Han Solo is one of the iconic Star Wars characters, and now that Disney owns the franchise and is intent on putting out yearly installments, it only makes sense that he’d get at least one movie dedicated to his adventures when he was a younger man. The first attempt at that is Solo: A Star Wars Story, which details some parts of his early adulthood before eventually becoming the smuggler we know and love as he becomes involved in a heist mission set against a backdrop of a criminal underworld.
Han is played by Alden Ehrenreich, a talented actor who doesn’t entirely try to mimic Harrison Ford‘s portrayal of the character. If they wanted that, the filmmakers would have hired Anthony Ingruber, who did just that in The Age of Adaline. There are elements of it there in Ehrenreich’s performance, but he makes it something of his own. If it’s not entirely successful, it’s a question of expectations; when dealing with a character this beloved, if he isn’t exactly how one pictured in one’s mind it feels like a disappointment.
That’s part of how the entire movie plays out, really. If you have already decided how, for instance, Han and Chewbacca meet and become friends, then if the movie does something different, you’ll be disappointed. If you want to read that as a defense of the movie then feel free to do so. Expectations of quality are one thing; wanting the plot to emulate your head-canon is another. And Solo is quality enough to be worth checking out, assuming you like breezy space adventures set in the Star Wars universe.
The problem for me comes in how little there really is to Solo, especially since almost all of the best bits count as spoilers. It’s fun seeing younger versions of characters we’ve already gotten to know, many of the references are enjoyable, learning how [thing] happened or how Han acquired [another thing] is interesting, and there are a couple of surprises that you probably won’t see coming scattered throughout, too. But thematically? It’s pretty vapid. And while we learn about some things in Han’s past, we don’t get to know a whole lot more about him as a character; he’s more or less the same guy we already know.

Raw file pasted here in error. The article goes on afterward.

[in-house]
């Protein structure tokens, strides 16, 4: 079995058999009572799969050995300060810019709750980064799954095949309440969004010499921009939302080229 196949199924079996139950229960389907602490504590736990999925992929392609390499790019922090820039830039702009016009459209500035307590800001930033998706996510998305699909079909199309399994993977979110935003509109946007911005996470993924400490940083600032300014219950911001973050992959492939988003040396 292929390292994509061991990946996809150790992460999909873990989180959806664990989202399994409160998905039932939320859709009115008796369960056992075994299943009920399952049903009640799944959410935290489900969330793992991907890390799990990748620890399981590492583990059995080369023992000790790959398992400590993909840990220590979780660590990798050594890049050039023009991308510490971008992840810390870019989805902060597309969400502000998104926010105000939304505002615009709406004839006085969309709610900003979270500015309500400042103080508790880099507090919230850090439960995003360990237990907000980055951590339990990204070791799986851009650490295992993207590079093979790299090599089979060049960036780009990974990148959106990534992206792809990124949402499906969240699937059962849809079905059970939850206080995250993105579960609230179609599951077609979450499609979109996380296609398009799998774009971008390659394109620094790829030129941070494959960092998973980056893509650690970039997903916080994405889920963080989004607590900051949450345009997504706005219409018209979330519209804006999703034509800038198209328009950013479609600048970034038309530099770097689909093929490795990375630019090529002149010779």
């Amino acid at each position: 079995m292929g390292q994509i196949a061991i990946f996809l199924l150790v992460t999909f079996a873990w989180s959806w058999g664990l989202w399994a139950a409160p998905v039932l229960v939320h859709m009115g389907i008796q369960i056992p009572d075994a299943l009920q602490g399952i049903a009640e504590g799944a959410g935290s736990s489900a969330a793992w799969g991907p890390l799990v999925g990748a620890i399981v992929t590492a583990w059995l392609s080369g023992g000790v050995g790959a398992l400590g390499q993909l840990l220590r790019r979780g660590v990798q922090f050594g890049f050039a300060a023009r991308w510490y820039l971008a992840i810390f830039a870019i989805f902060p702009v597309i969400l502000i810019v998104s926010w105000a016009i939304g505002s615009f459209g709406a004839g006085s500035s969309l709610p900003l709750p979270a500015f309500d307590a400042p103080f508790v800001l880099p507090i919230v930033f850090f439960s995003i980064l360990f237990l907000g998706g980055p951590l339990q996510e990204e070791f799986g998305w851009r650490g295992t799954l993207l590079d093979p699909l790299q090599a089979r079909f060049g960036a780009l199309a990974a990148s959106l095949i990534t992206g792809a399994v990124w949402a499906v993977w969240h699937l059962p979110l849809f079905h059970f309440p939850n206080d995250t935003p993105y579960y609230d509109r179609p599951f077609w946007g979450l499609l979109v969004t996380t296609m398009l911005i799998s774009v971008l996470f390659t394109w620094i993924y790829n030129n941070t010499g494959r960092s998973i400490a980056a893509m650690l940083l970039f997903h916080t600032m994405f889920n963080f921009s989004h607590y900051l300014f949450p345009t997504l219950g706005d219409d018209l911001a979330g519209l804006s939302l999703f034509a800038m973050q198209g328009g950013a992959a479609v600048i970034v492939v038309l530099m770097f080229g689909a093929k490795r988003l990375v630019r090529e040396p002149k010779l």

But, yeah, the main heist mission is decent and the chase scenes are good, there are some humorous moments and a couple of character dynamics that are exciting. And it moves along at a decent clip. There just isn’t a lot there. It’s shallow fun. That’s okay. It’s a well-presented, decently made, breezy adventure movie that follows a young version of a character you probably like. That’s enough.
While it doesn’t live up to the classics of its franchise, Solo: A Star Wars Story is a fun adventure movie starring a young version of one of the most iconic characters of the series. It’s lacking in depth, but it does a solid job of presenting us with a few important moments in his life, as well as delivering a pretty enjoyable heist story. It’s a good time at the movies, but it lacks staying power. And if you’ve already settled on a head-canon for the character’s younger self, you might not be able to give it a fair shake.
Conclusion: Solo: A Star Wars Story is an enjoyable space adventure.
Recommendation: You like Han Solo and are okay with a movie that might not be identical to your head-canon? Solo: A Star Wars Story is worth watching.